Everything old becomes new again. The undying need for nostalgia (even if you haven’t even lived the era) lifts its head once again, as Rihanna, Taylor Swift and Nas start to release their music not only on vinyl, but on cassette as well. What’s the hype about? Is there something special about cassettes, that we just don’t know yet? Let’s roll!
📼📼📼 When old becomes new 📼📼📼
The staggering uprising of vinyl record sales was astonishing: With sales increasing every year since 2006 to a peak of 27.5 million LPs sold in the United States in 2020, the status of vinyl has become so cemented that it hardly seems fair to describe it merely as a “trend.” Now the cassette tape is starting to see a renaissance, cruising in vinyl’s enormous wake, says Tucker Bowe of Gear Patrol. Though still peanuts compared to vinyl, it really is a market upswing. UK cassette sales are at their highest levels for more than a decade. By the end of 2019 75,000 tapes were sold.
But what in the world is the deal with recycling the old? Classic cassette players are fairly blocky and require a bit of patience compared to their digital successors. Everyone’s got their portable music player right there in their pocket; why make things hard for yourself?
A brief look at History
The cassette was developed by the Dutch company Royal Philips in Hasselt, Belgium, by Lou Ottens and his team. It was introduced in September 1963. In the ’70s and ’80s when the cassette came to prominence and became the most important recording format of its time, it was a 50/50 between sound and functionality. Cassettes biggest competitors, reel-to-reel and vinyl, were expensive and bulky, whereas cassettes were portable, snug and quite ubiquitous thanks in large part to the invention of the boom box in 1966 and the iconic Sony Walkman in 1979. The cassette had it’s time as the top seller of its market, but was later crushed by what was essentially an upgrade of itself. This was, of course, the CD (compact disc). They were just as cheap and mobile as the cassettes, and the best part: No need to flip or rewind. By 2000 cassettes had met their doom and the damage was done. Once the soaring leader of portable music and quality sound had diminished to just 5% of the market. Barely anybody was buying, selling, making or listening to tapes.
A need to hold music
“We’ve been detached from music as a physical thing for long enough now that vinyl and cassettes don’t just feel nostalgic, they might feel almost otherworldly,” says John Kannenberg, director and chief curator of the Museum of Portable Sound. “From the moment digital music began to surpass physical music, it was only a matter of time before the pendulum would swing back for a segment of the market.”
The feeling of holding ”music” in the form of a vinyl record or a cassette in your hands is something, that’s not that common these days. There’s a certain warmth in the process of taking a cassette from its box, putting it in a cassette player and letting it roll. It’s all a sort of ritual; a moment where you have to ”prepare” your music before you can have a listen. The fact, that there’s music recorded on an actual tape spinning in the machine you’re holding, awakens the little engineer in us all, and the extra amount of effort that’s been put in the listening process might uplift the whole sensation up a notch. Also: The sound of a cassette has a character like no other, caressing your ears with analogue warmth and a lovely and deeply nostalgic hissing noise. Leonid Bershidsky from the Los Angeles Times says ”I don’t recall deriving any pleasure from always having to roll chewed-up tape back into the cassette, but it’s important if you want an analog-world experience with your music”. (LA times, 2019)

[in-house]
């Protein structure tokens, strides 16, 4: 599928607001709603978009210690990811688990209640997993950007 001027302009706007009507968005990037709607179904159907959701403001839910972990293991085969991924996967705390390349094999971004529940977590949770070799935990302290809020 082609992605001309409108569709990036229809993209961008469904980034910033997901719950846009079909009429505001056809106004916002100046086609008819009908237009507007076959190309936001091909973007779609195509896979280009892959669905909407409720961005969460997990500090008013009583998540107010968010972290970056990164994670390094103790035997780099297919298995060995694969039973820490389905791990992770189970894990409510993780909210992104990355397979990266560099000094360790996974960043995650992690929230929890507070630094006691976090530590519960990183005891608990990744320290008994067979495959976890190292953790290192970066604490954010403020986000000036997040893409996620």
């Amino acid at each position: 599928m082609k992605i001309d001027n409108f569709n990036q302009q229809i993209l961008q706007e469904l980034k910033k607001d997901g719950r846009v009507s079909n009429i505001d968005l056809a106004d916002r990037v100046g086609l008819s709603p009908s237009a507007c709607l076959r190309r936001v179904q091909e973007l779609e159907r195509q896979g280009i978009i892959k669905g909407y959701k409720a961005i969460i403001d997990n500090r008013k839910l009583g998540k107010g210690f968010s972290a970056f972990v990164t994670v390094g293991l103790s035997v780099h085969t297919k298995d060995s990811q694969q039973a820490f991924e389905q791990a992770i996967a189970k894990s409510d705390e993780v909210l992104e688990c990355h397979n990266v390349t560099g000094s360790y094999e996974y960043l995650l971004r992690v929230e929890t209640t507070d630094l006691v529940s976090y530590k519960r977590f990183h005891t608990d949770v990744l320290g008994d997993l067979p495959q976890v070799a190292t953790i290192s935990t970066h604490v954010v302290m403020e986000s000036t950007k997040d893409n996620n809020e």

There’s no data on how many cassettes bought in the 2020’s are actually ever slotted into a tapedeck; the aesthetic appeal of a colourful cassette might pull customers to buy the recordings solely for the purpose of them looking nice as an art piece. And there’s nothing wrong with that: Buying a cassette is supporting the artist at its finest, even tough you might never hear the music on the cassette.
And a disclaimer: There’s absolutely nothing wrong with listening to music from Spotify or YouTube, it’s actually brilliant. Our smart devices and on demand services have granted an opportunity for more and more people to have a chance to listen to music everywhere. Our technological advancements have made music and listening to music even more accessible. Fantastic!
A part of culture
Tapes were a huge part of the radicalism of the ’80s. Cassettes were not bought because of their warm and pretty sound, they were bought because they were cheap. You could even copy music from expensive records as an early form of music piracy! Big record labels and companies wouldn’t put out certain types of music so the bands recorded it themselves and sold cassettes at their shows. And here’s something to chew on: If you like discovering new music and possibly sounds, that have never been heard before, get yourself a tape dec: Collectors of hip hop genres also treat the cassette as the portal into discovering music from the ’80s and ’90s which may have only ever been released on this format, in runs of thousands, hundreds or less, comparable to the practice of hunting down rare 45s!
Are you a ”tapehead”? Are you a newcomer in the cassette game, or have you wandered in the cassette market ever since the ’80s? We would love to hear your story! Leave us a comment below! 📼📼📼
The Unlikely Cassette Comeback isn’t over yet: Sales are up in 2019, Charara 2019. Published in Wired
Classic cassette tapes are making a comeback, Bowe Tucker 2021. Published in Gearpatrol
Column: Cassette tapes are making a comeback. But it’s about the culture, not the sound, Bershidsky Leonid 2019. Published in Los Angeles Times